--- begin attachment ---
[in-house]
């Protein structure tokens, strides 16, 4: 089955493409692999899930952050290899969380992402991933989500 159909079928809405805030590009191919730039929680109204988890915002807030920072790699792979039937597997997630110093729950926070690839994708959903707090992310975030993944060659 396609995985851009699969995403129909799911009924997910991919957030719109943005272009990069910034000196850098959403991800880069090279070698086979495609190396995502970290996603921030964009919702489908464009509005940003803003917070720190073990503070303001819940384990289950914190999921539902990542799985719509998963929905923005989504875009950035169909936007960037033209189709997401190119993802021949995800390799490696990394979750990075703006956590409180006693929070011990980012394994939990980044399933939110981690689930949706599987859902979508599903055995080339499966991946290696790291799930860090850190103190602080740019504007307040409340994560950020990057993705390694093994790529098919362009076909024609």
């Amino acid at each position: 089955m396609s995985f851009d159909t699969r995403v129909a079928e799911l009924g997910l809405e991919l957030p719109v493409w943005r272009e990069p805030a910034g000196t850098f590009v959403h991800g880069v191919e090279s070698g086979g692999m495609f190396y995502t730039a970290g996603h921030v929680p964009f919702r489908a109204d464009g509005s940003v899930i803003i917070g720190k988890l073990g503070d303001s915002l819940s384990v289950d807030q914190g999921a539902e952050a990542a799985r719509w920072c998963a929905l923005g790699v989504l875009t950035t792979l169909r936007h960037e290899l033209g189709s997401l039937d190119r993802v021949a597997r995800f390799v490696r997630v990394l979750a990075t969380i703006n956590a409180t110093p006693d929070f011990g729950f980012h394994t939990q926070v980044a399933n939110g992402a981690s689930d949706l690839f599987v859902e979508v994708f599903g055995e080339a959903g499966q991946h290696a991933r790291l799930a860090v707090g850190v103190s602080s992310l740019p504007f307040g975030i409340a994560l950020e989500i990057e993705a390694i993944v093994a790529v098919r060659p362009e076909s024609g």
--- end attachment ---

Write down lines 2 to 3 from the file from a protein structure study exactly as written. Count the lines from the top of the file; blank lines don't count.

């Protein structure tokens, strides 16, 4: 089955493409692999899930952050290899969380992402991933989500 159909079928809405805030590009191919730039929680109204988890915002807030920072790699792979039937597997997630110093729950926070690839994708959903707090992310975030993944060659 396609995985851009699969995403129909799911009924997910991919957030719109943005272009990069910034000196850098959403991800880069090279070698086979495609190396995502970290996603921030964009919702489908464009509005940003803003917070720190073990503070303001819940384990289950914190999921539902990542799985719509998963929905923005989504875009950035169909936007960037033209189709997401190119993802021949995800390799490696990394979750990075703006956590409180006693929070011990980012394994939990980044399933939110981690689930949706599987859902979508599903055995080339499966991946290696790291799930860090850190103190602080740019504007307040409340994560950020990057993705390694093994790529098919362009076909024609």
């Amino acid at each position: 089955m396609s995985f851009d159909t699969r995403v129909a079928e799911l009924g997910l809405e991919l957030p719109v493409w943005r272009e990069p805030a910034g000196t850098f590009v959403h991800g880069v191919e090279s070698g086979g692999m495609f190396y995502t730039a970290g996603h921030v929680p964009f919702r489908a109204d464009g509005s940003v899930i803003i917070g720190k988890l073990g503070d303001s915002l819940s384990v289950d807030q914190g999921a539902e952050a990542a799985r719509w920072c998963a929905l923005g790699v989504l875009t950035t792979l169909r936007h960037e290899l033209g189709s997401l039937d190119r993802v021949a597997r995800f390799v490696r997630v990394l979750a990075t969380i703006n956590a409180t110093p006693d929070f011990g729950f980012h394994t939990q926070v980044a399933n939110g992402a981690s689930d949706l690839f599987v859902e979508v994708f599903g055995e080339a959903g499966q991946h290696a991933r790291l799930a860090v707090g850190v103190s602080s992310l740019p504007f307040g975030i409340a994560l950020e989500i990057e993705a390694i993944v093994a790529v098919r060659p362009e076909s024609g």